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South from Sundance

Arkansas native Joey Lauren Adams makes her filmmaking debut withregional indie Come Early Morning.



In 1993, Ashley Judd starred in a disarmingly modest Southern indie movie called Ruby in Paradise. She played a young woman from the rural South (Kentucky, or maybe Tennessee) who packs her car in the opening credits, fleeing a bad relationship, and heads south to Florida to start a new life. She gets a job at a beachfront gift shop. She makes a few friends. She has a couple of relationships -- one bad, one good but complicated. In typical movie narrative terms, nothing happens. But that nothing encompasses everything. Years ago a good friend and fellow Ruby in Paradise admirer labeled the film a koan, a mysterious touchstone for being young and single and discovering your life.

Earlier this year, after a long time in the Hollywood wilderness, Judd appeared at the Sundance Film Festival in Come Early Morning, another naturalistic Southern indie about a woman in search of her life. This character was a decade older, of course, and more damaged; her wounds more self-inflicted. But the character's journey -- and the movie's uncommon patience and naturalism -- mark Come Early Morning as a Ruby in Paradise companion piece, right down to its refusal to tidily wrap up its romantic plot thread and the way its character locates contentment through work.


This connection appears to be purely accidental, according to Come Early Morning's creator, Arkansas-bred, indie-identified actress Joey Lauren Adams (Chasing Amy, Dazed and Confused), who makes her writing and directing debut with the film, which is the opening-night screening at this year's Indie Memphis Film Festival.

Adams, who currently lives in Oxford, Mississippi, says that Come Early Morning wasn't written with Ruby -- or even Judd -- in mind. But it was born out of a frustration with Hollywood that Judd could probably identify with.

"I guess I was sort of frustrated with the roles that were available, not just for me but for women in general," Adams says. "And I realized I wasn't going to change anything by acting. As an actress, there are times when you're doing a film and you're really busy. And then other times I'd wake up and want to work, but there were no scripts to read, no auditions, nothing to do. And that drove me nuts. So I started writing. And rule number one is write what you know, or so I'm told."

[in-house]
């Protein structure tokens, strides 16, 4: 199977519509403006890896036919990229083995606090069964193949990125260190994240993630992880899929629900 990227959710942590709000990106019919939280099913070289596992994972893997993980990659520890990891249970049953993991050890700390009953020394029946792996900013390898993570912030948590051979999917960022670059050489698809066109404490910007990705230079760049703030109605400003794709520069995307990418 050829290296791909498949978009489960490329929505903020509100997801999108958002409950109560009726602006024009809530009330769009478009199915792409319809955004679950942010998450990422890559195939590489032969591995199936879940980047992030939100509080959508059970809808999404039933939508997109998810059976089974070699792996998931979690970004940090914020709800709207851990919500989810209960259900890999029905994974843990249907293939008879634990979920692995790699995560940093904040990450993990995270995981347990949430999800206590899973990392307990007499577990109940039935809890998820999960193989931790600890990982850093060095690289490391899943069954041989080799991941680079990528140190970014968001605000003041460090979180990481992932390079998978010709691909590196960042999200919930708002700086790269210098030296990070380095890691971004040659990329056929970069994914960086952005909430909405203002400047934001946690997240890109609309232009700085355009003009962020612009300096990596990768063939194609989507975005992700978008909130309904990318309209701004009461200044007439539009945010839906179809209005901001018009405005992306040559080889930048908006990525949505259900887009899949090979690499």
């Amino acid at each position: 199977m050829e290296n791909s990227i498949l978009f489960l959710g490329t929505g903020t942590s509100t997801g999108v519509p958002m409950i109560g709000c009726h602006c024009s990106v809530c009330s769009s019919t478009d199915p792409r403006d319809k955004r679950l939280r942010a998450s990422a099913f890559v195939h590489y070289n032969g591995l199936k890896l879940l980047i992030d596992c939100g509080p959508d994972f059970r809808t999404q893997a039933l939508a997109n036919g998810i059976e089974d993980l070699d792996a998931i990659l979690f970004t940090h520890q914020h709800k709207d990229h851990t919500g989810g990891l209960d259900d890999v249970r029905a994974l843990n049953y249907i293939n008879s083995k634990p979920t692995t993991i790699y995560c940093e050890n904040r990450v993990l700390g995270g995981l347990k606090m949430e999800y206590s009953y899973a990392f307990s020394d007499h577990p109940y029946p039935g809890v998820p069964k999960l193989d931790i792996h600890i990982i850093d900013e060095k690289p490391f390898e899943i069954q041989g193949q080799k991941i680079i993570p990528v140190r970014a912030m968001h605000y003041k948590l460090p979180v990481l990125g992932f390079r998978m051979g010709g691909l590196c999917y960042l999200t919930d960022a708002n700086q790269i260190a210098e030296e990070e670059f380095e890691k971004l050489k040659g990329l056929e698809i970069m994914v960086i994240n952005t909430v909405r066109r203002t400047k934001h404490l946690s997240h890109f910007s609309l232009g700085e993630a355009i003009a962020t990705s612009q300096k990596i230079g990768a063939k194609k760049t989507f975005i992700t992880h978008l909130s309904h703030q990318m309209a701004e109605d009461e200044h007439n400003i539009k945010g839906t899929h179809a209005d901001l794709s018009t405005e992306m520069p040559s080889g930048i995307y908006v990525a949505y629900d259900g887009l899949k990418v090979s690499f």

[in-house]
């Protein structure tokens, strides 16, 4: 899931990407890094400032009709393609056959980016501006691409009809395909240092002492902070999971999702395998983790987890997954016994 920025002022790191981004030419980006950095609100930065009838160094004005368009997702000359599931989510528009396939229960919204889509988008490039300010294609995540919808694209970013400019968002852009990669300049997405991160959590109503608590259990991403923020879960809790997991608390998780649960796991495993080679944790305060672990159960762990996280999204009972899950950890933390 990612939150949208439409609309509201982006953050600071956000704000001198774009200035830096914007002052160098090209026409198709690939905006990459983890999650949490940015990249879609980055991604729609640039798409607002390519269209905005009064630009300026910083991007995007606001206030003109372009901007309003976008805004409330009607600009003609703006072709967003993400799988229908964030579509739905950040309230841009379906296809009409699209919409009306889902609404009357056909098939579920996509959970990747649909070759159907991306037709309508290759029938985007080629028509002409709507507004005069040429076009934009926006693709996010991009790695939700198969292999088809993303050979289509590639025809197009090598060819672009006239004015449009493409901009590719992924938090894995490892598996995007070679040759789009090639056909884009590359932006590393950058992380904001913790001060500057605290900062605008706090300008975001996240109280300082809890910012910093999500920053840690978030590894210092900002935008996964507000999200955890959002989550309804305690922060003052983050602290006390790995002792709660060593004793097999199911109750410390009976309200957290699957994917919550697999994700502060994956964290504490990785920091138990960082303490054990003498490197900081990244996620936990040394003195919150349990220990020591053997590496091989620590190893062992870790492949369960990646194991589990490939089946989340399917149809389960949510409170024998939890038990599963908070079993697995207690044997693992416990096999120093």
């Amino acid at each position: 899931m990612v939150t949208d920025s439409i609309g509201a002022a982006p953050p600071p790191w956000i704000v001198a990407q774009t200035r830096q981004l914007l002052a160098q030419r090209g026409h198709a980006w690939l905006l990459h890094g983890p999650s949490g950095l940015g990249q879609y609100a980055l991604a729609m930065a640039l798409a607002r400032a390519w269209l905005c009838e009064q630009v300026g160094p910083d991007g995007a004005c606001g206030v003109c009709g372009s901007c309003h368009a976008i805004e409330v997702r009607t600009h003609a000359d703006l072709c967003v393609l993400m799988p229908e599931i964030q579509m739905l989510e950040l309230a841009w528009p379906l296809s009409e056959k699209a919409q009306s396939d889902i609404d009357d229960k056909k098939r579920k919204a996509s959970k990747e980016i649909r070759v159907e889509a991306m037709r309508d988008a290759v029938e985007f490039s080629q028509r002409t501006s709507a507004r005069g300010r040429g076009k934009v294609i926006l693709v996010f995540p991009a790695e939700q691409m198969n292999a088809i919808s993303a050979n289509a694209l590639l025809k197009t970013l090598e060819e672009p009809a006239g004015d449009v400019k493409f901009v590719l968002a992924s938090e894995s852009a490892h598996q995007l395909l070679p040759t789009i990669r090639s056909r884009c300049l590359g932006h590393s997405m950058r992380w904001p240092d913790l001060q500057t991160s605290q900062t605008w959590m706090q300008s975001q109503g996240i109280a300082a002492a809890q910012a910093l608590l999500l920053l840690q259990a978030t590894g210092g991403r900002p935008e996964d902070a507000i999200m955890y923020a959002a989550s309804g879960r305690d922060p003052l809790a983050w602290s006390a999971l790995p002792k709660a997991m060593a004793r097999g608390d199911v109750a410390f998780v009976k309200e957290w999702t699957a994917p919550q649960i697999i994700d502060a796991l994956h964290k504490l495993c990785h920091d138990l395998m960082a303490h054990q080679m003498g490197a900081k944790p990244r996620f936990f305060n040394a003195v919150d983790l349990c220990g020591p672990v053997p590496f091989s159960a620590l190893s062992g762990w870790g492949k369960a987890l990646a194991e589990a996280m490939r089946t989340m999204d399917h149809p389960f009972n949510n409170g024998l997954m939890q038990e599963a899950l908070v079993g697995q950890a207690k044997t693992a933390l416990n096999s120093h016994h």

Adams set and filmed Come Early Morning around her hometown of North Little Rock and the smaller communities of Scott and Lonoke.

Adams had originally written the film as something to act in herself, but that changed when she decided to direct as well. "I wasn't going to get a Michael Apted to direct it, or a Bruce Beresford," Adams says, citing two of her favorite filmmakers. "The director we were talking with [didn't have much experience] and then the music started to become really important to me, and the place, and I became so terrified about what someone else might turn it into."

The more Adams learned about what goes into directing, the more she realized she didn't know enough to direct and star.

Joey Lauren Adams (left)
  • Joey Lauren Adams (left)

"One of my producers gave [the script] to [Judd's] agent at Sundance the year before," Adams says, "and she loved it. Ashley read it right away. And decided she wanted to do it."

Adams says she saw Ruby in Paradise when it came out but never really had it in mind. Her template, she says, was Tender Mercies, a Beresford drama from the '80s staring Robert Duvall.

"I do see Lucy [Judd's character] as more of a masculine character," Adams says. "She's doing what the guy usually does in the movies -- sleeping with the guy and trying to sneak away in the morning."

Come Early Morning confounds expectations in many ways -- from its refusal to fashion a conventional happy ending to Lucy's potentially redemptive romance to a novel but believable depiction of Southern church culture to the respect it gives to work, with Lucy finding a measure of job satisfaction as a contractor.

Come Early Morning was purchased by indie distributor Roadside Attractions after screening at Sundance and is set for a U.S. theatrical run starting next month.

As for the director's future? "I definitely want to write and direct," says Adams, most recently seen in a supporting role in the Vince Vaughn/Jennifer Aniston comedy The Break-Up. "I'm sort of over L.A., and as an actress I'd have to spend more time there. I love writing and I love that I can do it anywhere."

Adams will be driving from Oxford to attend the screening.

Come Early Morning

Opening-night screening

Friday, October 13th, 8 p.m.

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